Dysfunctional family films tend to work a lot better if there is at least one character to ground the extremeness of the rest. While We Don’t Belong Here does afford the film one family member not suffering from a traumatic past, addiction, or mental illness, but it also happens to be the most inconsequential of characters. Even more troubling is the film’s overall lack of direction, mistaking scenes of quirky character traits as an adequate replacement for plot. The characters may be well developed and played by talented actors, which make it even more of a shame that filmmaker Peer Pedersen doesn’t know what to do with them.
Despite a bold subject matter that I can’t recall seeing addressed in previous films, Youth in Oregon still manages to end up feeling overly familiar and slightly derivative. Even with the choice to tackle a controversial topic, much of Youth in Oregon is by-the-numbers independent filmmaking. All of the usual tropes are dragged out, from family dysfunction to a revelatory road trip, and none are nearly as successful as they should be with a cast of this caliber.
War on Everyone tries to be Bad Lieutenant meets Bad Boys, which ends up being both an asset and fault. Although the dirty cop genre is certainly lightened up by the buddy cop formula, nearly everything about the film feels noncommittal while still being overwhelmingly derivative. Unlike the period throwback of last year’s The Nice Guys, War on Everyone only has stylistic references to 1970s action, while remaining in modern times. The violence, while often unabashedly immoral, is never shocking enough to match the level of attitude contained in John Michael McDonagh’s dialogue, resulting in a film that is more bark than bite. And had any other director attempted this, it may have felt less empty, but expectations have been raised for McDonagh after the success of his first two features.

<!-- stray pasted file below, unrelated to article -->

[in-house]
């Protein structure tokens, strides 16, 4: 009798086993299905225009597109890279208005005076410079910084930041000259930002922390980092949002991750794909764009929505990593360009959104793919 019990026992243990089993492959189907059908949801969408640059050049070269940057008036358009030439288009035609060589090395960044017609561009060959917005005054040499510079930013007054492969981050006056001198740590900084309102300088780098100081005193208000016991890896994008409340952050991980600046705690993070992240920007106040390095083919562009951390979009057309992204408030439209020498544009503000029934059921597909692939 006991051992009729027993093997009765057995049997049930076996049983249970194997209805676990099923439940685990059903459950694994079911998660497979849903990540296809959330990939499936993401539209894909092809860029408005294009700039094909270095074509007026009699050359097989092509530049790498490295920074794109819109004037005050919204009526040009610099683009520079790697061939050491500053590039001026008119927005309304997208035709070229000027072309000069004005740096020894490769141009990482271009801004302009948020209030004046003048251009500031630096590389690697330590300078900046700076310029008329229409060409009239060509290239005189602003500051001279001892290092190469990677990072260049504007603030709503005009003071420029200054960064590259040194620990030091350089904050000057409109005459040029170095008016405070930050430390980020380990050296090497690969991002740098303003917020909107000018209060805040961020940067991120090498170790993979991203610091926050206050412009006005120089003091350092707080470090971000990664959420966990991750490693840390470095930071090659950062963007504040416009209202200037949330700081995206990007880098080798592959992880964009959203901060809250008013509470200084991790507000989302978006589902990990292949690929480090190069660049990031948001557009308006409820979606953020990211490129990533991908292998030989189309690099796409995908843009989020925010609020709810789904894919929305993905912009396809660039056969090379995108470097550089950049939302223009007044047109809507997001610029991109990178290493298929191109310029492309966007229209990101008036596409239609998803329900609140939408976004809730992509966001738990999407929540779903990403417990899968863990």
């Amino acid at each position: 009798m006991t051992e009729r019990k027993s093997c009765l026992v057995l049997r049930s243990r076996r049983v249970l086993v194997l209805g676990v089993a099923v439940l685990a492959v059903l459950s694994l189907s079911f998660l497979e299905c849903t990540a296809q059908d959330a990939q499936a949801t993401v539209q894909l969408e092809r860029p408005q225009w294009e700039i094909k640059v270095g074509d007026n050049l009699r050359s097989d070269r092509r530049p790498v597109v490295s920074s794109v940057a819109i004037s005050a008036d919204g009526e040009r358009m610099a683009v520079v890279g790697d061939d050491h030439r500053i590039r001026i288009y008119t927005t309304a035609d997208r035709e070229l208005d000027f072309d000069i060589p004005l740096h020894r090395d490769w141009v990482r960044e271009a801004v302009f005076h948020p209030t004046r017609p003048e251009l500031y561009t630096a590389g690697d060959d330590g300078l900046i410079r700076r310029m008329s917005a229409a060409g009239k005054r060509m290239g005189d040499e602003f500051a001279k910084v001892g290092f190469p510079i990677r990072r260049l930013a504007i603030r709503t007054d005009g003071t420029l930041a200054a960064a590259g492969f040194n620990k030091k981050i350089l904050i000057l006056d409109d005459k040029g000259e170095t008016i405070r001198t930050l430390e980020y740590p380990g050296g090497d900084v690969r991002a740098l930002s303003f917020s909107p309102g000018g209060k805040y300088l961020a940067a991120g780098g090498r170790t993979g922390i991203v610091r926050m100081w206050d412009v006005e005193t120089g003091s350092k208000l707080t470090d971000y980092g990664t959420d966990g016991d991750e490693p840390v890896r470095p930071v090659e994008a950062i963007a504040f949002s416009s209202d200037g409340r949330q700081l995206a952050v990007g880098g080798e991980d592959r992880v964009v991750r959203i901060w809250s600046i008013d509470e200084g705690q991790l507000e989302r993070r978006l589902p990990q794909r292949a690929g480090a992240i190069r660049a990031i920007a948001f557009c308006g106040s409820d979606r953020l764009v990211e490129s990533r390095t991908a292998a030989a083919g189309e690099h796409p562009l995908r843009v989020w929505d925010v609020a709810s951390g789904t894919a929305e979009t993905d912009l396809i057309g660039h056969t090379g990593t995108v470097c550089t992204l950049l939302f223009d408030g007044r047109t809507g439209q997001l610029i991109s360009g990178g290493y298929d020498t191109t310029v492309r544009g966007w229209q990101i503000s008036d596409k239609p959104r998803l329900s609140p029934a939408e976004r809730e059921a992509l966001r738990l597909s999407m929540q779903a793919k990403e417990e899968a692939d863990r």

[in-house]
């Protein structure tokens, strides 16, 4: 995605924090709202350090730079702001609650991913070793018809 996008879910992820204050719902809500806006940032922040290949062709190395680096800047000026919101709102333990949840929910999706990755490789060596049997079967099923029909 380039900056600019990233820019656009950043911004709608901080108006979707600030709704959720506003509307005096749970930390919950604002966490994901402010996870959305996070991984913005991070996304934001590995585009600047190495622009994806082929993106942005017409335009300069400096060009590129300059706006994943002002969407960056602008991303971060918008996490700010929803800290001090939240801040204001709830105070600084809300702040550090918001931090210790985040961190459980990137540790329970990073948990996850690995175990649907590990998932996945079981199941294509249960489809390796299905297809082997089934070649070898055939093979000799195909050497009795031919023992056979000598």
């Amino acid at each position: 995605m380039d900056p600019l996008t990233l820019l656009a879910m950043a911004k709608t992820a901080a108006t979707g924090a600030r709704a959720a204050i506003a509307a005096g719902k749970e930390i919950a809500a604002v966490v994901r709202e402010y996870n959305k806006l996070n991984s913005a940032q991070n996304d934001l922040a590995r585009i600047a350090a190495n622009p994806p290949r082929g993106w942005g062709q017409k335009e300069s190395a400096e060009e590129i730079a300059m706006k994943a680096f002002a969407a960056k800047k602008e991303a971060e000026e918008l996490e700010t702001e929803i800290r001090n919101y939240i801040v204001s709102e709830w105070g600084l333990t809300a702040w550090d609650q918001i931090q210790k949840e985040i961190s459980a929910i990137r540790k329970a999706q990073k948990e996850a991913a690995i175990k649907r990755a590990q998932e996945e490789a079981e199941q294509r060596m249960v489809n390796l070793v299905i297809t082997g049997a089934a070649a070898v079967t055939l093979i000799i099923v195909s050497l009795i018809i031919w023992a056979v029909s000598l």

- Actors: David Attenborough
- Disc Format: 4K
- Number of discs: 3
- Studio: BBC Home Entertainment
- Release Date: March 28, 2017
- Run Time: 360 minutes
When the original “Planet Earth” series aired in 2006, it amazed audiences and brought nature documentaries into mainstream popularity. The project took 40 camera teams shooting at over 200 different locations for more than five years, resulting in some of the most amazing nature photography that had ever been captured to film. Much of the success of the show came from the high definition camera equipment and the extreme efforts of the crews, which was displayed in brief making-of features at the end of each episode. While some things have changed in the making of “Planet Earth II,” including about half the number of episodes, the advances in cinematic technology continue to benefit the show. “Planet Earth” had high definition, but “Planet Earth II” has ultra-high definition, best seen in this 4K Blu-ray release.